As Seattle's tunnel boring machine nears the end of its journey beneath downtown Seattle, we heard from one of the project's longtime supporters: former Governor Chris Gregoire.

The much-debated, often criticized project was launched under Gregoire's watch. In January 2008, she announced plans to tear down the aging Alaskan Way Viaduct. And in 2009, the then-governor reached an agreement with Seattle and King County leaders to replace the viaduct with a tunnel.

"A lot of hard work and tough decisions went into it," Gregoire recalled. "It was by no means an easy path. It was difficult in the legislature, very controversial there, with many people having many views and very strenuous about their views. But in the end, I knew one thing, which was why I was so determined. I went through the Nisqually earthquake."

Gregoire believes the tunnel had to be built so that the Alaskan Way Viaduct can be removed. Experts have said the viaduct couldn't withstand another earthquake.  

Related: Bertha: How we got here and beyond

But she admitted, getting the tunnel project up and running was a slow process. Bertha, as the tunnel boring machine is known, didn't actually start digging until July 2013. By then, Gregoire was no longer governor.

"We almost processed it to death," she said. "And I worried along the way while we were processing this thing to death, are we going to experience an earthquake and have the viaduct come down; and us have amazing regrets that we couldn't come together for the safety of people that need to travel in that area."

When the tunnel boring machine began overheating in late 2013, and during the two-year delay that followed while repairs were made, Gregoire says she was a bit panicked.

"The naysayers came out and said abandon it. I began to worry, do we have the guts and fortitude and patience to see it through? Because I never lost faith the contractors could do it, but I was concerned that those who were opposed would give up and those who had already been in favor of it would then give up as well, and we would be in a real disaster."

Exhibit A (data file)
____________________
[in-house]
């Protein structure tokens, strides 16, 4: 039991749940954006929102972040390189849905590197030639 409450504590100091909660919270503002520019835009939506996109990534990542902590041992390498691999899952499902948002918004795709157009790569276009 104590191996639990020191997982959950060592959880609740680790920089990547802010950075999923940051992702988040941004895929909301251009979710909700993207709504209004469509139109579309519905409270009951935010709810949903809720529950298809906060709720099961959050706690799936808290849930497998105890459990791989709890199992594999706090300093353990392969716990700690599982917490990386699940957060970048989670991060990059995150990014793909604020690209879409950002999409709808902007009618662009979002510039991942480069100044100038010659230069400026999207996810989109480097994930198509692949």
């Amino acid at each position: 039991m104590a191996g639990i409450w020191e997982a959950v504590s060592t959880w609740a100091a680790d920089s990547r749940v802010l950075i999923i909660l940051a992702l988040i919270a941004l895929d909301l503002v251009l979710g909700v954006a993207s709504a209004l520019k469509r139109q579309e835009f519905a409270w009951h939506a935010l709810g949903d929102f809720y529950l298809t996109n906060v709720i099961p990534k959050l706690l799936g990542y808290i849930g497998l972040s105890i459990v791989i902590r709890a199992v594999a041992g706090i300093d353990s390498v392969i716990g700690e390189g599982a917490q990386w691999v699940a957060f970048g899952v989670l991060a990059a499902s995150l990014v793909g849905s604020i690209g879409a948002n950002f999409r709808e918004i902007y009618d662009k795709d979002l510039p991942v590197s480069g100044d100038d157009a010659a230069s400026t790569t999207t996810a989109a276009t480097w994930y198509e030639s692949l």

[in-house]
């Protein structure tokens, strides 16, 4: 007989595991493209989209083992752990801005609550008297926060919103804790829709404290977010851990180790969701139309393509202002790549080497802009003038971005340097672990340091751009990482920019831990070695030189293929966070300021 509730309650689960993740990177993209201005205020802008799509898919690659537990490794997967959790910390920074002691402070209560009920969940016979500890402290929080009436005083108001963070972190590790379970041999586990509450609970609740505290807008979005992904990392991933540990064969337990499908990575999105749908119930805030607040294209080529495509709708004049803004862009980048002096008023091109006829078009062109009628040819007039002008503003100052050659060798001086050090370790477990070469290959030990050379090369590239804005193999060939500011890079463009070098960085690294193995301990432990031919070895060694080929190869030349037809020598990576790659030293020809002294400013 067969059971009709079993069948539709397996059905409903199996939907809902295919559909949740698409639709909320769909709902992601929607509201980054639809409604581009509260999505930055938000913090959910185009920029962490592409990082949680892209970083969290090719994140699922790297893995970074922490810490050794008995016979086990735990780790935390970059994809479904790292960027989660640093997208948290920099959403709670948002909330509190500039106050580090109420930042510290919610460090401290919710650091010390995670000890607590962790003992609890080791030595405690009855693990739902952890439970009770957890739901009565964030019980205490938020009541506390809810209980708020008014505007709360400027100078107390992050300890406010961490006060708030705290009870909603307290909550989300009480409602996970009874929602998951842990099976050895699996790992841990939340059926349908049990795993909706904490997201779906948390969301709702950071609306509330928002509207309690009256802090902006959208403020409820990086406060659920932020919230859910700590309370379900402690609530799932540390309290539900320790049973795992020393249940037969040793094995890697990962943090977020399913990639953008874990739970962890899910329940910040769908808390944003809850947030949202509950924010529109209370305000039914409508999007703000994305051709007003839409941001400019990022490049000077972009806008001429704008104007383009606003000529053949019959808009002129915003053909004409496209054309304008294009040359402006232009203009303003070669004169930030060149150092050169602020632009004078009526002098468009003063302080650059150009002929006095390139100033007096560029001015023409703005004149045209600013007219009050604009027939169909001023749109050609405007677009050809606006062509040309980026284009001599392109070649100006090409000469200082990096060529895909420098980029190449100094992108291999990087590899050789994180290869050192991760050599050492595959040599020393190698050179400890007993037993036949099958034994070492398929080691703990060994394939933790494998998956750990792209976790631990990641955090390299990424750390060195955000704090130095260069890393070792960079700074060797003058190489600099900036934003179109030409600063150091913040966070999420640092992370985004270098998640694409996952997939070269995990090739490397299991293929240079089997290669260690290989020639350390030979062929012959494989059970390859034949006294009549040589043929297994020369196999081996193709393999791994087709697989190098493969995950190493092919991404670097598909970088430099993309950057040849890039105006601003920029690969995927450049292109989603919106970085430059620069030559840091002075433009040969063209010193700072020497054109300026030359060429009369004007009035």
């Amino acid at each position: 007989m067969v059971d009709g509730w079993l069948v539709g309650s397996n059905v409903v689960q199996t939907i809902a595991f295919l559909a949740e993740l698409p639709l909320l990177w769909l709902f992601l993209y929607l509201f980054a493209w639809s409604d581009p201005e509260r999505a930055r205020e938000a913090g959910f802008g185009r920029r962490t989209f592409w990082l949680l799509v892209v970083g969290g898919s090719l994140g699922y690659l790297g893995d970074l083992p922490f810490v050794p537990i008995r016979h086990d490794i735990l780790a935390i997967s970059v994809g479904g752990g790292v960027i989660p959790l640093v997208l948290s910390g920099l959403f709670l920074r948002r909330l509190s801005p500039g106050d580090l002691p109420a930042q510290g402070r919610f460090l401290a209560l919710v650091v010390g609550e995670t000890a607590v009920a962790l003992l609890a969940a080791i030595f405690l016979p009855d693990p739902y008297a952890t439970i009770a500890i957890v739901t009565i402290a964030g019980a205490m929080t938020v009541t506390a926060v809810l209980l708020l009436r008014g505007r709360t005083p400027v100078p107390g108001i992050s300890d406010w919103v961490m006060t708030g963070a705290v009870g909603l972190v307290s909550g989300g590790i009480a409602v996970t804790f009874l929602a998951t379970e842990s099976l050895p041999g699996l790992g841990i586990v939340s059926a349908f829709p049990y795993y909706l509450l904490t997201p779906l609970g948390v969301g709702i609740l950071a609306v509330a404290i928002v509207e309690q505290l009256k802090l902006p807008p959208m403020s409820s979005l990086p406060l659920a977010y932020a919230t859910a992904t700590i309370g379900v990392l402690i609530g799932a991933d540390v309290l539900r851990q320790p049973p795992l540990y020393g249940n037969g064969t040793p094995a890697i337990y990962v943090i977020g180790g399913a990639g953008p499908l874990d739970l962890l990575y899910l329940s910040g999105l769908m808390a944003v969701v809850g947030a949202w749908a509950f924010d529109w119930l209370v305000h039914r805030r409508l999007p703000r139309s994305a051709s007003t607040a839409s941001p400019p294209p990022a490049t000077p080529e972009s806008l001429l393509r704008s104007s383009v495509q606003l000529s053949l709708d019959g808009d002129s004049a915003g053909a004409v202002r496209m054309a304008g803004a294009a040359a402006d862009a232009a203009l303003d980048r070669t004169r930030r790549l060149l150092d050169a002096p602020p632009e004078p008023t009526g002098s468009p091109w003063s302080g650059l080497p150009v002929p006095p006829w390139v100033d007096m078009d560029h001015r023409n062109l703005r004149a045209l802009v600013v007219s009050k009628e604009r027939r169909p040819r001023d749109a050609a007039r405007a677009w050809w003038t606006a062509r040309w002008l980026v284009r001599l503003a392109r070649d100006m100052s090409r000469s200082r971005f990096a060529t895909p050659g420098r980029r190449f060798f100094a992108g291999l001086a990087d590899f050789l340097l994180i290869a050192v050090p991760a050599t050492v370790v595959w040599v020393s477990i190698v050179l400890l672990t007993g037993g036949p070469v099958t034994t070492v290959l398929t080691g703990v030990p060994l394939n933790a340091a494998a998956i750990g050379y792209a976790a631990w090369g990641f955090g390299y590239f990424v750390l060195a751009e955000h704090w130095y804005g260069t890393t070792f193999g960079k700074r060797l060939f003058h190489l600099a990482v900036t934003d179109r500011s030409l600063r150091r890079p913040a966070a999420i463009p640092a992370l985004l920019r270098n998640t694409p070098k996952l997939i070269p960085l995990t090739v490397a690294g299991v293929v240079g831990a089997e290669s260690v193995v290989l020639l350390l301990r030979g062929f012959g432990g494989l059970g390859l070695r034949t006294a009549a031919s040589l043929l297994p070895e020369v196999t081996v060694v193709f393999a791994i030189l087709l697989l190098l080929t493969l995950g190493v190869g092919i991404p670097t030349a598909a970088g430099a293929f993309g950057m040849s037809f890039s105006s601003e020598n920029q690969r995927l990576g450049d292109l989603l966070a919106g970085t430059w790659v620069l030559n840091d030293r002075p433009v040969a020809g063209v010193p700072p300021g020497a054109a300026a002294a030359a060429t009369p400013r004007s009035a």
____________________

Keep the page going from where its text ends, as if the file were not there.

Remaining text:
She remembers talking to the contractors and the people in charge of the tunnel project during that time.

"I said I'll keep the faith, you guys just get it done," she said.

So after supporting the tunnel project for all these years, and in the face of sometimes fierce opposition, Gregoire called Tuesday's expected finish of Bertha's journey an important milestone.

"I couldn't be more excited for the City of Seattle and the people and tourists that are going to come visit, knowing that this is going to open up that waterfront and it's going to be magnificent," she said.  "We've had major slowdowns unfortunately along the way, but at the end of the day, I am ecstatic, and I'm very happy for the people of Seattle."

Gregoire said she'll be even more excited when the Alaskan Way Viaduct comes down.

Bertha currently has only about 25 feet left to dig before the tunnel boring machine breaks through into daylight and its final destination. The final leg of the journey is expected to begin Tuesday at 8 a.m.